On appeal from the Superior Court of New Jersey, Chancery Division, Monmouth County, Docket No. F-3115-07.
NOT FOR PUBLICATION WITHOUT THE APPROVAL OF THE APPELLATE DIVISION
Before Judges Winkelstein, Gilroy and Chambers.
On February 1, 2007, plaintiffs Barbara H. Fleischer and Michael Ginn, as custodians of Eden Ginn, Uniform Transfer to Minor Act of Pennsylvania, filed a complaint seeking to foreclose on a mortgage dated April 26, 2004, executed by defendant Rose E. Colon a/k/a Rose Colon, affecting property known and designated as Lot 3, Block 151, Marlboro Township, New Jersey. The complaint named Kim-Ahn Nguyen a defendant in the action as the holder of two mortgages, a judgment lien, and two UCC financing statements, all affecting the mortgaged property. On May 24, 2007, Nguyen filed an answer to the complaint and counterclaimed asserting that plaintiffs' mortgage was null and void.
In October 2007, plaintiffs filed a motion for summary judgment seeking to strike Nguyen's answer and counterclaim. On February 21, 2008, the trial court entered an order granting the motion. On March 12, 2008, Nguyen filed a motion for reconsideration of the February 21, 2008 order. On May 23, 2008, the court entered an order denying the motion for reconsideration. On July 7, 2008, Nguyen filed a notice of appeal from the May 23, 2008 order. We dismiss the appeal.
A party can only appeal as a right to the Appellate Division from a final judgment of the trial court. R. 2:2-3(a); Janicky v. Pt. Bay Fuel, Inc., 396 N.J. Super. 545, 549 (App. Div. 2007). For an order to qualify as a final order for purpose of appeal, the order must "dispose of all claims against all parties." Id. at 549-50 (quoting S.N. Golden Estates, Inc. v. Cont'l Cas. Co., 317 N.J. Super. 82, 87 (App. Div. 1998)). Because the May 23, 2008 order did not dispose of all claims as to all parties, the order is interlocutory.*fn1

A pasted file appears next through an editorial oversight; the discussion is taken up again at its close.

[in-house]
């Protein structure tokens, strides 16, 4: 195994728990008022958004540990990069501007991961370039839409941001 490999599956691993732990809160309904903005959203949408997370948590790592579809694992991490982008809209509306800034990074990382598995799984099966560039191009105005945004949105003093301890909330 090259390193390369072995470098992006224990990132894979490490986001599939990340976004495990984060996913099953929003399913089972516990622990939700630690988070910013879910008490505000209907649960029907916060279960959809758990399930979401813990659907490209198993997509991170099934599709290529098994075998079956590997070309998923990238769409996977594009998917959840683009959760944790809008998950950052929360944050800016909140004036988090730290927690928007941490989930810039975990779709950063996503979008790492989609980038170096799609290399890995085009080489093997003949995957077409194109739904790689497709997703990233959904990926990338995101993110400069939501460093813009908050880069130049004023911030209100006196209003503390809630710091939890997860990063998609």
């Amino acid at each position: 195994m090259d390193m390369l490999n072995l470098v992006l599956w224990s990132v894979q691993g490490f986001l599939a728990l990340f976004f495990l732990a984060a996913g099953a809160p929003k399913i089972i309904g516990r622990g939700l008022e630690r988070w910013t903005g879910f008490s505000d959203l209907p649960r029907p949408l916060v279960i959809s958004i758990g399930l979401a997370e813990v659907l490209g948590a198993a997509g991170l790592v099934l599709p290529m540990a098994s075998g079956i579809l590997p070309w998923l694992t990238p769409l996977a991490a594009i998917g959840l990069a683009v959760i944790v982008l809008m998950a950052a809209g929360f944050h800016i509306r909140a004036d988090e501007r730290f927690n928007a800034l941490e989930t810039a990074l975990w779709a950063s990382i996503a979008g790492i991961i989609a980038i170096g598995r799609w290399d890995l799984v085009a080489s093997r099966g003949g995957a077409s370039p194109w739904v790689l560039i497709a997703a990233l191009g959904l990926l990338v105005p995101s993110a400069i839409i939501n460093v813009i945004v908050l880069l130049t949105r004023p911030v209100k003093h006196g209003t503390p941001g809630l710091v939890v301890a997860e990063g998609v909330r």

Absent certain exceptions not applicable here, see R. 2:2-3(a)(3), interlocutory adjudications are appealable only on leave granted pursuant to Rule 2:5-6. Granting leave to appeal from an interlocutory order is within our exclusive authority as an exercise of our discretion "in the interest of justice . . . ." R. 2:2-4. Because judicial policy favors "a single and complete trial with a single and complete review," Grow Co. v. Chokshi, 403 N.J. Super. 443, 457 (App. Div. 2008) (quoting Trecartin v. Mahoney-Troast Constr. Co., 21 N.J. 1, 6 (1956)), the grant of interlocutory review is customarily "exercised only sparingly." Vitanza v. James, 397 N.J. Super. 516, 517 (App. Div. 2008) (quoting State v. Reldan, 100 N.J. 187, 205 (1985)).
In this matter, leave to appeal was neither sought, nor obtained. Although the parties have filed briefs on the merits of the appeal and plaintiff did not move to dismiss the appeal, we do not determine any "extraordinary circumstances" justifying the grant of leave to appeal nunc pro tunc. Caggiano v. Fontoura, 354 N.J. Super. 111, 122 (App. Div. 2002). "[I]f we treat every interlocutory appeal on the merits just because it is fully briefed, there will be no adherence to the Rules, and parties will not feel there is a need to seek leave to appeal from interlocutory orders." Parker v. City of Trenton, 382 N.J. Super. 454, 458 (App. Div. 2006).